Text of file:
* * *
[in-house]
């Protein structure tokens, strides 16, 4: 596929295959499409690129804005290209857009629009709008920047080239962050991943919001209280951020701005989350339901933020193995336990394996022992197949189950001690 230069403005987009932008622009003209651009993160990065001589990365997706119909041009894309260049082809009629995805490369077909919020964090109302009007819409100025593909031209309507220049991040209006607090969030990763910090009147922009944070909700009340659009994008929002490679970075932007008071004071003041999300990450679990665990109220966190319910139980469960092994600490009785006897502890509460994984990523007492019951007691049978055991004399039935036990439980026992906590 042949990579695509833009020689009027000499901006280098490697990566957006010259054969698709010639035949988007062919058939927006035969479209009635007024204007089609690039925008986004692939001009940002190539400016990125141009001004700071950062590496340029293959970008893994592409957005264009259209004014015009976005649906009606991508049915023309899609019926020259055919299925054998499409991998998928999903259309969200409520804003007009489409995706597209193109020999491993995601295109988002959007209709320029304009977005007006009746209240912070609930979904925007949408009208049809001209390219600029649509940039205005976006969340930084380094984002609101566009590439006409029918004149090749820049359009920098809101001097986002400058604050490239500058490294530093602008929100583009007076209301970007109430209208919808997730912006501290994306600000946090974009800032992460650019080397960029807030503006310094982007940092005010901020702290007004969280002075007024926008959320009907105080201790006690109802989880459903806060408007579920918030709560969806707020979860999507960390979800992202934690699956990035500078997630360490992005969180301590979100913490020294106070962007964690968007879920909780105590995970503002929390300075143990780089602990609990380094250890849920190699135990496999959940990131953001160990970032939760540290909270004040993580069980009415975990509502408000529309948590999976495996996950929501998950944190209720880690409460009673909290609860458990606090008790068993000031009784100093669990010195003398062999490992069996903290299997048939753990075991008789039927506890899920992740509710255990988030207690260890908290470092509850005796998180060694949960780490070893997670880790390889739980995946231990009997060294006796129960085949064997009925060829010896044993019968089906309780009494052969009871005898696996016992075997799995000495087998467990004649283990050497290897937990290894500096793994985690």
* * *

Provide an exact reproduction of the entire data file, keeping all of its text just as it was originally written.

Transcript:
[in-house]
């Protein structure tokens, strides 16, 4: 596929295959499409690129804005290209857009629009709008920047080239962050991943919001209280951020701005989350339901933020193995336990394996022992197949189950001690 230069403005987009932008622009003209651009993160990065001589990365997706119909041009894309260049082809009629995805490369077909919020964090109302009007819409100025593909031209309507220049991040209006607090969030990763910090009147922009944070909700009340659009994008929002490679970075932007008071004071003041999300990450679990665990109220966190319910139980469960092994600490009785006897502890509460994984990523007492019951007691049978055991004399039935036990439980026992906590 042949990579695509833009020689009027000499901006280098490697990566957006010259054969698709010639035949988007062919058939927006035969479209009635007024204007089609690039925008986004692939001009940002190539400016990125141009001004700071950062590496340029293959970008893994592409957005264009259209004014015009976005649906009606991508049915023309899609019926020259055919299925054998499409991998998928999903259309969200409520804003007009489409995706597209193109020999491993995601295109988002959007209709320029304009977005007006009746209240912070609930979904925007949408009208049809001209390219600029649509940039205005976006969340930084380094984002609101566009590439006409029918004149090749820049359009920098809101001097986002400058604050490239500058490294530093602008929100583009007076209301970007109430209208919808997730912006501290994306600000946090974009800032992460650019080397960029807030503006310094982007940092005010901020702290007004969280002075007024926008959320009907105080201790006690109802989880459903806060408007579920918030709560969806707020979860999507960390979800992202934690699956990035500078997630360490992005969180301590979100913490020294106070962007964690968007879920909780105590995970503002929390300075143990780089602990609990380094250890849920190699135990496999959940990131953001160990970032939760540290909270004040993580069980009415975990509502408000529309948590999976495996996950929501998950944190209720880690409460009673909290609860458990606090008790068993000031009784100093669990010195003398062999490992069996903290299997048939753990075991008789039927506890899920992740509710255990988030207690260890908290470092509850005796998180060694949960780490070893997670880790390889739980995946231990009997060294006796129960085949064997009925060829010896044993019968089906309780009494052969009871005898696996016992075997799995000495087998467990004649283990050497290897937990290894500096793994985690």